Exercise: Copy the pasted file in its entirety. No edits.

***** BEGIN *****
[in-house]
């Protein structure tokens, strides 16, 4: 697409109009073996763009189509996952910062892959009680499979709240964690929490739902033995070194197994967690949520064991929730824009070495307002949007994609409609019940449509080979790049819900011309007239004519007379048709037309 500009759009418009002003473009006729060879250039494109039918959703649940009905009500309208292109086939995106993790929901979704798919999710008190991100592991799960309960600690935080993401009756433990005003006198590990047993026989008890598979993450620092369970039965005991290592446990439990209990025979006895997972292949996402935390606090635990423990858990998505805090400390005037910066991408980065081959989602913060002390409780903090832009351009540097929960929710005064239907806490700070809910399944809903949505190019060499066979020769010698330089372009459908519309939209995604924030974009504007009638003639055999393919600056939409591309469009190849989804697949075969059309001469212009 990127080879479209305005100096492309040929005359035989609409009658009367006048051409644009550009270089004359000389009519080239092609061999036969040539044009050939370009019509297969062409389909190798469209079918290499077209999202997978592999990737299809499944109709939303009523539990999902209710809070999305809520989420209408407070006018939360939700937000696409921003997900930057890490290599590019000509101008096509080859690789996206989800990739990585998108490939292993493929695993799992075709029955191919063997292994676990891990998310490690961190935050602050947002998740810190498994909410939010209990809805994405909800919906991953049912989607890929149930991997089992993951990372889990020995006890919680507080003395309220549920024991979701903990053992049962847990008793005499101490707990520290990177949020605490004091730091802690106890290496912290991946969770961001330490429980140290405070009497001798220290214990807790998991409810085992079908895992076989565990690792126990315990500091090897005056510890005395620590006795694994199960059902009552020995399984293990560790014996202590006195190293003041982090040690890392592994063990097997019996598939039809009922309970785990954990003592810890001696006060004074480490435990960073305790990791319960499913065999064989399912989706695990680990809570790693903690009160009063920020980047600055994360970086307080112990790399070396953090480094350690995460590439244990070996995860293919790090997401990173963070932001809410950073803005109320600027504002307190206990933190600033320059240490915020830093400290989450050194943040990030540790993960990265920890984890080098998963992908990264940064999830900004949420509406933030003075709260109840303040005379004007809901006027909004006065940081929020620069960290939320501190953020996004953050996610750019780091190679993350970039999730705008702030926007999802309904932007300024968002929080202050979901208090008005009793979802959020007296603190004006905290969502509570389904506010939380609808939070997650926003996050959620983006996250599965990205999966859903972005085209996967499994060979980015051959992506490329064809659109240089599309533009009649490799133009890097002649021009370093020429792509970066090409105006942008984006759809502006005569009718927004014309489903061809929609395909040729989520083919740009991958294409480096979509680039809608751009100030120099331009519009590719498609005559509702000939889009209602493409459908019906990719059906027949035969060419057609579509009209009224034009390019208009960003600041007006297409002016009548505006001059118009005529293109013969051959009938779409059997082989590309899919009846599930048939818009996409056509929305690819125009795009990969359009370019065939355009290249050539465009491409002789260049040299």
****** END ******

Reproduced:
[in-house]
């Protein structure tokens, strides 16, 4: 697409109009073996763009189509996952910062892959009680499979709240964690929490739902033995070194197994967690949520064991929730824009070495307002949007994609409609019940449509080979790049819900011309007239004519007379048709037309 500009759009418009002003473009006729060879250039494109039918959703649940009905009500309208292109086939995106993790929901979704798919999710008190991100592991799960309960600690935080993401009756433990005003006198590990047993026989008890598979993450620092369970039965005991290592446990439990209990025979006895997972292949996402935390606090635990423990858990998505805090400390005037910066991408980065081959989602913060002390409780903090832009351009540097929960929710005064239907806490700070809910399944809903949505190019060499066979020769010698330089372009459908519309939209995604924030974009504007009638003639055999393919600056939409591309469009190849989804697949075969059309001469212009 990127080879479209305005100096492309040929005359035989609409009658009367006048051409644009550009270089004359000389009519080239092609061999036969040539044009050939370009019509297969062409389909190798469209079918290499077209999202997978592999990737299809499944109709939303009523539990999902209710809070999305809520989420209408407070006018939360939700937000696409921003997900930057890490290599590019000509101008096509080859690789996206989800990739990585998108490939292993493929695993799992075709029955191919063997292994676990891990998310490690961190935050602050947002998740810190498994909410939010209990809805994405909800919906991953049912989607890929149930991997089992993951990372889990020995006890919680507080003395309220549920024991979701903990053992049962847990008793005499101490707990520290990177949020605490004091730091802690106890290496912290991946969770961001330490429980140290405070009497001798220290214990807790998991409810085992079908895992076989565990690792126990315990500091090897005056510890005395620590006795694994199960059902009552020995399984293990560790014996202590006195190293003041982090040690890392592994063990097997019996598939039809009922309970785990954990003592810890001696006060004074480490435990960073305790990791319960499913065999064989399912989706695990680990809570790693903690009160009063920020980047600055994360970086307080112990790399070396953090480094350690995460590439244990070996995860293919790090997401990173963070932001809410950073803005109320600027504002307190206990933190600033320059240490915020830093400290989450050194943040990030540790993960990265920890984890080098998963992908990264940064999830900004949420509406933030003075709260109840303040005379004007809901006027909004006065940081929020620069960290939320501190953020996004953050996610750019780091190679993350970039999730705008702030926007999802309904932007300024968002929080202050979901208090008005009793979802959020007296603190004006905290969502509570389904506010939380609808939070997650926003996050959620983006996250599965990205999966859903972005085209996967499994060979980015051959992506490329064809659109240089599309533009009649490799133009890097002649021009370093020429792509970066090409105006942008984006759809502006005569009718927004014309489903061809929609395909040729989520083919740009991958294409480096979509680039809608751009100030120099331009519009590719498609005559509702000939889009209602493409459908019906990719059906027949035969060419057609579509009209009224034009390019208009960003600041007006297409002016009548505006001059118009005529293109013969051959009938779409059997082989590309899919009846599930048939818009996409056509929305690819125009795009990969359009370019065939355009290249050539465009491409002789260049040299």